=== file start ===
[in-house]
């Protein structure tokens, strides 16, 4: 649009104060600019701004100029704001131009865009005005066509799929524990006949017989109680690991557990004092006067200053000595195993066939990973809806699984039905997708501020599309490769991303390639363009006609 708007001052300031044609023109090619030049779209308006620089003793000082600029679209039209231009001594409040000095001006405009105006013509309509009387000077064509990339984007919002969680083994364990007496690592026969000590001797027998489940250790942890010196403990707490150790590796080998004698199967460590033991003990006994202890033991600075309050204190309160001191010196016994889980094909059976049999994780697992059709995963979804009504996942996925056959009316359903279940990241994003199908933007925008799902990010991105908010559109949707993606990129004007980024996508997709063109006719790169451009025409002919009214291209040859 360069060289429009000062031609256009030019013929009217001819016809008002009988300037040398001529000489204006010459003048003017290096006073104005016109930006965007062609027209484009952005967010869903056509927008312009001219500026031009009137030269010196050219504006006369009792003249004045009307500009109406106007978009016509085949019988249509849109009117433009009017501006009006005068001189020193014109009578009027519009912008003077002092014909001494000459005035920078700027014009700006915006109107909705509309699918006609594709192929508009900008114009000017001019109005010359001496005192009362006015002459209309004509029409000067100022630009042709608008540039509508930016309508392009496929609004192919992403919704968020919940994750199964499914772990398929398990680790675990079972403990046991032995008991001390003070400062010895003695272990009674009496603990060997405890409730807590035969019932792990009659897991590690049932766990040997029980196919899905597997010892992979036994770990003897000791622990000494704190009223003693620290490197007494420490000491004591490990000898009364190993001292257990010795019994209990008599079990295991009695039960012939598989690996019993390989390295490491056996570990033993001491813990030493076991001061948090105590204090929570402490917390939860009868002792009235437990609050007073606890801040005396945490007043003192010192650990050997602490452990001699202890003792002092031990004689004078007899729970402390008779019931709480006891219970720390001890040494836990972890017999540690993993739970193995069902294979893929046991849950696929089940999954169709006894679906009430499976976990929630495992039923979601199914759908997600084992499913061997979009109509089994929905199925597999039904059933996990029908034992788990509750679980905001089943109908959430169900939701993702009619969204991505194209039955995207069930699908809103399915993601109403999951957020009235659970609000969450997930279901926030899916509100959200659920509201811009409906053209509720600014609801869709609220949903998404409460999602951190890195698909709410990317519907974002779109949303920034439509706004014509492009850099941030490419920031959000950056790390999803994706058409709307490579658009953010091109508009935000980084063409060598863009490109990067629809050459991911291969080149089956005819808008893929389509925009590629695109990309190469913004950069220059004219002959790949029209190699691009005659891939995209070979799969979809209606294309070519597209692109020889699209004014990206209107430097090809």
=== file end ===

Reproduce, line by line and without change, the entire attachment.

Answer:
[in-house]
């Protein structure tokens, strides 16, 4: 649009104060600019701004100029704001131009865009005005066509799929524990006949017989109680690991557990004092006067200053000595195993066939990973809806699984039905997708501020599309490769991303390639363009006609 708007001052300031044609023109090619030049779209308006620089003793000082600029679209039209231009001594409040000095001006405009105006013509309509009387000077064509990339984007919002969680083994364990007496690592026969000590001797027998489940250790942890010196403990707490150790590796080998004698199967460590033991003990006994202890033991600075309050204190309160001191010196016994889980094909059976049999994780697992059709995963979804009504996942996925056959009316359903279940990241994003199908933007925008799902990010991105908010559109949707993606990129004007980024996508997709063109006719790169451009025409002919009214291209040859 360069060289429009000062031609256009030019013929009217001819016809008002009988300037040398001529000489204006010459003048003017290096006073104005016109930006965007062609027209484009952005967010869903056509927008312009001219500026031009009137030269010196050219504006006369009792003249004045009307500009109406106007978009016509085949019988249509849109009117433009009017501006009006005068001189020193014109009578009027519009912008003077002092014909001494000459005035920078700027014009700006915006109107909705509309699918006609594709192929508009900008114009000017001019109005010359001496005192009362006015002459209309004509029409000067100022630009042709608008540039509508930016309508392009496929609004192919992403919704968020919940994750199964499914772990398929398990680790675990079972403990046991032995008991001390003070400062010895003695272990009674009496603990060997405890409730807590035969019932792990009659897991590690049932766990040997029980196919899905597997010892992979036994770990003897000791622990000494704190009223003693620290490197007494420490000491004591490990000898009364190993001292257990010795019994209990008599079990295991009695039960012939598989690996019993390989390295490491056996570990033993001491813990030493076991001061948090105590204090929570402490917390939860009868002792009235437990609050007073606890801040005396945490007043003192010192650990050997602490452990001699202890003792002092031990004689004078007899729970402390008779019931709480006891219970720390001890040494836990972890017999540690993993739970193995069902294979893929046991849950696929089940999954169709006894679906009430499976976990929630495992039923979601199914759908997600084992499913061997979009109509089994929905199925597999039904059933996990029908034992788990509750679980905001089943109908959430169900939701993702009619969204991505194209039955995207069930699908809103399915993601109403999951957020009235659970609000969450997930279901926030899916509100959200659920509201811009409906053209509720600014609801869709609220949903998404409460999602951190890195698909709410990317519907974002779109949303920034439509706004014509492009850099941030490419920031959000950056790390999803994706058409709307490579658009953010091109508009935000980084063409060598863009490109990067629809050459991911291969080149089956005819808008893929389509925009590629695109990309190469913004950069220059004219002959790949029209190699691009005659891939995209070979799969979809209606294309070519597209692109020889699209004014990206209107430097090809």